He nodded, whispering in his turn. “I know, dear.” And without another word from either of them, they rejoined hands and began to walk slowly back toward the lighthouse. Noah saw her to the porch, and as she turned at the door to bid him goodnight, he just lifted his hand and touched her lips with one finger. “Goodnight, Serie,” he whispered.

“Goodnight,” she whispered back and turned to open the door. She didn’t look back at him again, but closed the door quietly behind her, and Noah stepped off the porch and returned to his car.

As Serenity walked into the living room, her grandfather looked up from his book and smiled at her. “He’s a pretty special man, isn’t he?”

“Yes . . . he is,” Serenity answered guardedly.

“And it seems he thinks you’re pretty special too,” he said, his eyes twinkling at her.

“I didn’t mean special to me, Gramps,” she said, taking a seat in the chair beside his. “I was answering in general.”

Her grandfather laughed out loud. “You can protest if you want to, little girl, but I’ve been in love myself, remember . . . deeply . . . wildly in love . . . with your blessed grandmother . . . and I know real love when I see it!”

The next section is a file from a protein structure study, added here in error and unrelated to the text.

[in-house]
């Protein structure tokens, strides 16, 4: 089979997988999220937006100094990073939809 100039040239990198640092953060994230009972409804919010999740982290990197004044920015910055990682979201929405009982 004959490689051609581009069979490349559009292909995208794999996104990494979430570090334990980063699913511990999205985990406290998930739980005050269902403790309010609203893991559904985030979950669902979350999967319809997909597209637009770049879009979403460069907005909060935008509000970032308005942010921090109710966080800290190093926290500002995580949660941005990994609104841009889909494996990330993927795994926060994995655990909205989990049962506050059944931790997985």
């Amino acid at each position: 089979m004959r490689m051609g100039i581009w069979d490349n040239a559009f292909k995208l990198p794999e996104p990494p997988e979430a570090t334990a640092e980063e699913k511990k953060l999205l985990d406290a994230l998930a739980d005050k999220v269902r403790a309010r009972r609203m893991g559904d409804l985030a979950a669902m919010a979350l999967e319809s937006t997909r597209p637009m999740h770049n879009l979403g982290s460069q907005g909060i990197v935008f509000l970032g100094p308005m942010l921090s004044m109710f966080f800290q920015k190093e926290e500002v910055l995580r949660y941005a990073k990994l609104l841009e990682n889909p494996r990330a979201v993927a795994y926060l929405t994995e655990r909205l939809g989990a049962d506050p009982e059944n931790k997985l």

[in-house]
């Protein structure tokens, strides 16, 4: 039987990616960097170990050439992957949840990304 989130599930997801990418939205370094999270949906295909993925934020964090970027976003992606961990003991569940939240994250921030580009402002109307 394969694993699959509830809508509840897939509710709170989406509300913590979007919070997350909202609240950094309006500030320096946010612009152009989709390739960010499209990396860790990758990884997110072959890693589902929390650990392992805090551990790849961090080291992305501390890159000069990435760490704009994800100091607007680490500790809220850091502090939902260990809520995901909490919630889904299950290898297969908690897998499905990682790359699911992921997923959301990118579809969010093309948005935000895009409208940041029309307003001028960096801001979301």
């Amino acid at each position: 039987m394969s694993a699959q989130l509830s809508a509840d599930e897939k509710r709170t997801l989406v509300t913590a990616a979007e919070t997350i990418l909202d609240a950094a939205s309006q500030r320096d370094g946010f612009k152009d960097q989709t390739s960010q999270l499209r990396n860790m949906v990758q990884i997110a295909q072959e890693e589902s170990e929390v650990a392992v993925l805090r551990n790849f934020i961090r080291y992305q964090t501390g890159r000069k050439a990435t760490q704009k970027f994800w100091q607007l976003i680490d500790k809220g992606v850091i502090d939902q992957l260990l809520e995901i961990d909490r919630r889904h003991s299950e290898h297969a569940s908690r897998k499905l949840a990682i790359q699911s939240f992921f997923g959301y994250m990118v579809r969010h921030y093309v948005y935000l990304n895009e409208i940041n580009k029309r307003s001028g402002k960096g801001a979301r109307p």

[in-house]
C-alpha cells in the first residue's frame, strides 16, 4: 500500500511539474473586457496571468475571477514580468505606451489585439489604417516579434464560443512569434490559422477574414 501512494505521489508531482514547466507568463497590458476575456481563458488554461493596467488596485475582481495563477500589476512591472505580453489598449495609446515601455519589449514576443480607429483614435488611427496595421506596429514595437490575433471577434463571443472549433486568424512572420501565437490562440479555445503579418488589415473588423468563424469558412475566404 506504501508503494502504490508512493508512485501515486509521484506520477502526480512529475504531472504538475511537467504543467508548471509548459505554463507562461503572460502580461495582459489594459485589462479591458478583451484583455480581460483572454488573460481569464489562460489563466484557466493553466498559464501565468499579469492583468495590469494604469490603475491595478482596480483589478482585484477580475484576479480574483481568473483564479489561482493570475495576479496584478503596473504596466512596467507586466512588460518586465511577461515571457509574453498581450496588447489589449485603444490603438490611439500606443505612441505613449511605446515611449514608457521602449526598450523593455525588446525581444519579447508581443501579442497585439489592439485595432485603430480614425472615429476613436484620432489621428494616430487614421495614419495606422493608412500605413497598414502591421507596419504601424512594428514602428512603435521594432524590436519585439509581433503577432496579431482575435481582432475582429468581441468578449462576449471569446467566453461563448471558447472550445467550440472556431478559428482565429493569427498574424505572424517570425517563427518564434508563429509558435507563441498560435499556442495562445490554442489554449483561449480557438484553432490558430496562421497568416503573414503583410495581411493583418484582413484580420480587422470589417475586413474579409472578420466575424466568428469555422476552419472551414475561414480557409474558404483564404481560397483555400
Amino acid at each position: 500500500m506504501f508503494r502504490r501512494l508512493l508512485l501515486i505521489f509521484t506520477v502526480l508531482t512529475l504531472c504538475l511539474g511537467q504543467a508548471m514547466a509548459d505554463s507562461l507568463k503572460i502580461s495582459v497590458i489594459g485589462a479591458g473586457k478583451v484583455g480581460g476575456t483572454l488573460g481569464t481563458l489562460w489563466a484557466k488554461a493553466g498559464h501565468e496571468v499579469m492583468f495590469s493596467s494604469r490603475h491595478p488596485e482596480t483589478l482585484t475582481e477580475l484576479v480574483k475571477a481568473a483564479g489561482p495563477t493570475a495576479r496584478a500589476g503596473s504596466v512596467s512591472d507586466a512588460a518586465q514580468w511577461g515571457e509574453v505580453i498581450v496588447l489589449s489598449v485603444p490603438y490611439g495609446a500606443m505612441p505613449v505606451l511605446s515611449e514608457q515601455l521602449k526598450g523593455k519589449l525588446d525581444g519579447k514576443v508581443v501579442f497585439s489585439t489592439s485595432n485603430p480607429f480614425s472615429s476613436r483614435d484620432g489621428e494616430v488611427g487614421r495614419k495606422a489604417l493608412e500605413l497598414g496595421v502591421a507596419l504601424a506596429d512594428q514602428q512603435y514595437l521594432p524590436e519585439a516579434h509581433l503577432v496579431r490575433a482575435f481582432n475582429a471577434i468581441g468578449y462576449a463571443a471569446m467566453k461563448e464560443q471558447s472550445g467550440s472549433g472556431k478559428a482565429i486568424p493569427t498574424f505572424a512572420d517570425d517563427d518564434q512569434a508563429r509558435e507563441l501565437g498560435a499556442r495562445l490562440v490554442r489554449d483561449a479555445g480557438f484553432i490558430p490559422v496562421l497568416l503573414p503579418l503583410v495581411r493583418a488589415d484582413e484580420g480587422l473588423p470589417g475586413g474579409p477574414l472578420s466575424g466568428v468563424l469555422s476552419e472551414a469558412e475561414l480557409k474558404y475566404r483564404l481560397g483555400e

Was that what she felt, Serenity asked herself now. Was it really love that she felt for Noah Bennett — the kind of love that binds two people together for a lifetime? And with what felt like a blow to her chest that robbed her of breath, Serenity Lawrence faced the answer to that question. Yes — that was exactly what she felt for Noah: uncomplicated — undiluted — indescribable — all out love!

She glanced at her grandfather, and his eyes still twinkled at her. His grin grew bigger as he understood that she had just now realized and admitted, to herself at least, that she was in love. He winked at her and nodded his head in satisfaction, before glancing back down at his book without saying another word. But Serenity jumped up. “I’m going to bed, I think. ’Night, Gramps,” she mumbled as she started from the room.

“Night, Sweetheart,” he answered, barely holding back a chuckle. When Serenity had gone, he leaned his head back against his chair. “Thank you, Lord,” he whispered. “You’ve done real good by my little girl.”


Chapter Fifteen tomorrow.